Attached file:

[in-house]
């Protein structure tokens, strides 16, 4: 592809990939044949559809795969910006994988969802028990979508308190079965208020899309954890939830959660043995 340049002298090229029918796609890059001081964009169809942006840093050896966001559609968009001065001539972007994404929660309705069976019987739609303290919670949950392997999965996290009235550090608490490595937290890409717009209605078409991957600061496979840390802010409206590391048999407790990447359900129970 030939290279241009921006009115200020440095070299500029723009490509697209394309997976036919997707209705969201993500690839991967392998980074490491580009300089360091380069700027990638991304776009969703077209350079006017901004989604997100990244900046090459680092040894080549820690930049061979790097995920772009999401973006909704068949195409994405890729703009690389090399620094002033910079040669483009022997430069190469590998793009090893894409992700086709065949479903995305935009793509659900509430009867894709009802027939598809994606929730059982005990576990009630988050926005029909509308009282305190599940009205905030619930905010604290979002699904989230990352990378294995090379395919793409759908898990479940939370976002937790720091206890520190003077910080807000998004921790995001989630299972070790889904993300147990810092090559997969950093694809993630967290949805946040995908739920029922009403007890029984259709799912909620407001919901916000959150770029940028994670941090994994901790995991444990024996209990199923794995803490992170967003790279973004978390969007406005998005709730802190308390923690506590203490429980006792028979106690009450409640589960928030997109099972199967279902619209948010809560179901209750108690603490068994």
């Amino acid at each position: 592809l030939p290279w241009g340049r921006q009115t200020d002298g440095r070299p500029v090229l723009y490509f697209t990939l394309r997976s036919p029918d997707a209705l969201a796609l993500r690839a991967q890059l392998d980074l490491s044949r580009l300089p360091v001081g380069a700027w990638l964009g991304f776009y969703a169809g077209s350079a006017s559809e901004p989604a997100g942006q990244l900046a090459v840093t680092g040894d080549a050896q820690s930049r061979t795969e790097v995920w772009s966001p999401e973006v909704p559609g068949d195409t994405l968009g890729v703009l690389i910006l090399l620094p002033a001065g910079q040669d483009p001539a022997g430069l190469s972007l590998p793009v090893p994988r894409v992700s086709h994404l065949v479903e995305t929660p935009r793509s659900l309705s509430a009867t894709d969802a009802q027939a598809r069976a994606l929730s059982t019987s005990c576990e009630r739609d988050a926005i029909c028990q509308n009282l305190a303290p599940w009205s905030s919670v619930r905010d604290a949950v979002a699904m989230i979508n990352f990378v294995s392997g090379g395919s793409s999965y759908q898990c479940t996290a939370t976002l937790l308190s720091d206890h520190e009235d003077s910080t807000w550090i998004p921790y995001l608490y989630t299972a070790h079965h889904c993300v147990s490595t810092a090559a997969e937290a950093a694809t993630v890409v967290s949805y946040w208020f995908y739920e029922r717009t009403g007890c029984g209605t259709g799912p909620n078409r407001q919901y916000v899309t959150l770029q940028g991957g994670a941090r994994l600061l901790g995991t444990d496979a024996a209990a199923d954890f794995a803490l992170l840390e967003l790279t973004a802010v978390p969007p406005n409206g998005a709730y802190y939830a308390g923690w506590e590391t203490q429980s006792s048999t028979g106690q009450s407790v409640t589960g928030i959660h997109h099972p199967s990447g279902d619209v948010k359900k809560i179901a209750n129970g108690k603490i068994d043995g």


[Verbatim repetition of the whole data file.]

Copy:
[in-house]
């Protein structure tokens, strides 16, 4: 592809990939044949559809795969910006994988969802028990979508308190079965208020899309954890939830959660043995 340049002298090229029918796609890059001081964009169809942006840093050896966001559609968009001065001539972007994404929660309705069976019987739609303290919670949950392997999965996290009235550090608490490595937290890409717009209605078409991957600061496979840390802010409206590391048999407790990447359900129970 030939290279241009921006009115200020440095070299500029723009490509697209394309997976036919997707209705969201993500690839991967392998980074490491580009300089360091380069700027990638991304776009969703077209350079006017901004989604997100990244900046090459680092040894080549820690930049061979790097995920772009999401973006909704068949195409994405890729703009690389090399620094002033910079040669483009022997430069190469590998793009090893894409992700086709065949479903995305935009793509659900509430009867894709009802027939598809994606929730059982005990576990009630988050926005029909509308009282305190599940009205905030619930905010604290979002699904989230990352990378294995090379395919793409759908898990479940939370976002937790720091206890520190003077910080807000998004921790995001989630299972070790889904993300147990810092090559997969950093694809993630967290949805946040995908739920029922009403007890029984259709799912909620407001919901916000959150770029940028994670941090994994901790995991444990024996209990199923794995803490992170967003790279973004978390969007406005998005709730802190308390923690506590203490429980006792028979106690009450409640589960928030997109099972199967279902619209948010809560179901209750108690603490068994």
């Amino acid at each position: 592809l030939p290279w241009g340049r921006q009115t200020d002298g440095r070299p500029v090229l723009y490509f697209t990939l394309r997976s036919p029918d997707a209705l969201a796609l993500r690839a991967q890059l392998d980074l490491s044949r580009l300089p360091v001081g380069a700027w990638l964009g991304f776009y969703a169809g077209s350079a006017s559809e901004p989604a997100g942006q990244l900046a090459v840093t680092g040894d080549a050896q820690s930049r061979t795969e790097v995920w772009s966001p999401e973006v909704p559609g068949d195409t994405l968009g890729v703009l690389i910006l090399l620094p002033a001065g910079q040669d483009p001539a022997g430069l190469s972007l590998p793009v090893p994988r894409v992700s086709h994404l065949v479903e995305t929660p935009r793509s659900l309705s509430a009867t894709d969802a009802q027939a598809r069976a994606l929730s059982t019987s005990c576990e009630r739609d988050a926005i029909c028990q509308n009282l305190a303290p599940w009205s905030s919670v619930r905010d604290a949950v979002a699904m989230i979508n990352f990378v294995s392997g090379g395919s793409s999965y759908q898990c479940t996290a939370t976002l937790l308190s720091d206890h520190e009235d003077s910080t807000w550090i998004p921790y995001l608490y989630t299972a070790h079965h889904c993300v147990s490595t810092a090559a997969e937290a950093a694809t993630v890409v967290s949805y946040w208020f995908y739920e029922r717009t009403g007890c029984g209605t259709g799912p909620n078409r407001q919901y916000v899309t959150l770029q940028g991957g994670a941090r994994l600061l901790g995991t444990d496979a024996a209990a199923d954890f794995a803490l992170l840390e967003l790279t973004a802010v978390p969007p406005n409206g998005a709730y802190y939830a308390g923690w506590e590391t203490q429980s006792s048999t028979g106690q009450s407790v409640t589960g928030i959660h997109h099972p199967s990447g279902d619209v948010k359900k809560i179901a209750n129970g108690k603490i068994d043995g």